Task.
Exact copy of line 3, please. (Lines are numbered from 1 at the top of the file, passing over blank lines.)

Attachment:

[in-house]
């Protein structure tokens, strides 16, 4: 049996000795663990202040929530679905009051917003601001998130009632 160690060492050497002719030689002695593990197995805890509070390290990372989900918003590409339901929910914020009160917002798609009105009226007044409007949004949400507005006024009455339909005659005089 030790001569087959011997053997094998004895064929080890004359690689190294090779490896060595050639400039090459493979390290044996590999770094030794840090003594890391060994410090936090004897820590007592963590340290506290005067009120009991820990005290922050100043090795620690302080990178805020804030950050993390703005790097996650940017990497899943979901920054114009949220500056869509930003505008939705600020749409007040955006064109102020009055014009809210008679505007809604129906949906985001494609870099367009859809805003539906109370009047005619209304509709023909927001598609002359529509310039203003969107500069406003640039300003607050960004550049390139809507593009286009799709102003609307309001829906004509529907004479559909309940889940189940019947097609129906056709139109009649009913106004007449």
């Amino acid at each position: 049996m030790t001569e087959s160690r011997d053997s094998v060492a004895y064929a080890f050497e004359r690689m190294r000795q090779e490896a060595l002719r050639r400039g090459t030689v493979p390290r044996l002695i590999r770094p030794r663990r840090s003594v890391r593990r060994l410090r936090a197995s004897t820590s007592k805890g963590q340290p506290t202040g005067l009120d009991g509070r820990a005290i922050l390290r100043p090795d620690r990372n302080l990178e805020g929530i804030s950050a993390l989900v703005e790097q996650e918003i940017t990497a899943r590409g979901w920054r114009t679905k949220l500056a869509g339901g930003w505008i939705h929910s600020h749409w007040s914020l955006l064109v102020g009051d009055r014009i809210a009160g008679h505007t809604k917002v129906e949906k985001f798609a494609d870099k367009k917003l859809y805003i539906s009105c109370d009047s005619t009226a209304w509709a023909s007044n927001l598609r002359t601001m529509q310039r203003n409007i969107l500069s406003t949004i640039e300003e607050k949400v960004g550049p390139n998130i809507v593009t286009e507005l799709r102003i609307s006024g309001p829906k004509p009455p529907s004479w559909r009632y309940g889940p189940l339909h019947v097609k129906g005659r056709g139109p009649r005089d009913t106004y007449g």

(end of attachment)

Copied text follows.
């Amino acid at each position: 049996m030790t001569e087959s160690r011997d053997s094998v060492a004895y064929a080890f050497e004359r690689m190294r000795q090779e490896a060595l002719r050639r400039g090459t030689v493979p390290r044996l002695i590999r770094p030794r663990r840090s003594v890391r593990r060994l410090r936090a197995s004897t820590s007592k805890g963590q340290p506290t202040g005067l009120d009991g509070r820990a005290i922050l390290r100043p090795d620690r990372n302080l990178e805020g929530i804030s950050a993390l989900v703005e790097q996650e918003i940017t990497a899943r590409g979901w920054r114009t679905k949220l500056a869509g339901g930003w505008i939705h929910s600020h749409w007040s914020l955006l064109v102020g009051d009055r014009i809210a009160g008679h505007t809604k917002v129906e949906k985001f798609a494609d870099k367009k917003l859809y805003i539906s009105c109370d009047s005619t009226a209304w509709a023909s007044n927001l598609r002359t601001m529509q310039r203003n409007i969107l500069s406003t949004i640039e300003e607050k949400v960004g550049p390139n998130i809507v593009t286009e507005l799709r102003i609307s006024g309001p829906k004509p009455p529907s004479w559909r009632y309940g889940p189940l339909h019947v097609k129906g005659r056709g139109p009649r005089d009913t106004y007449g």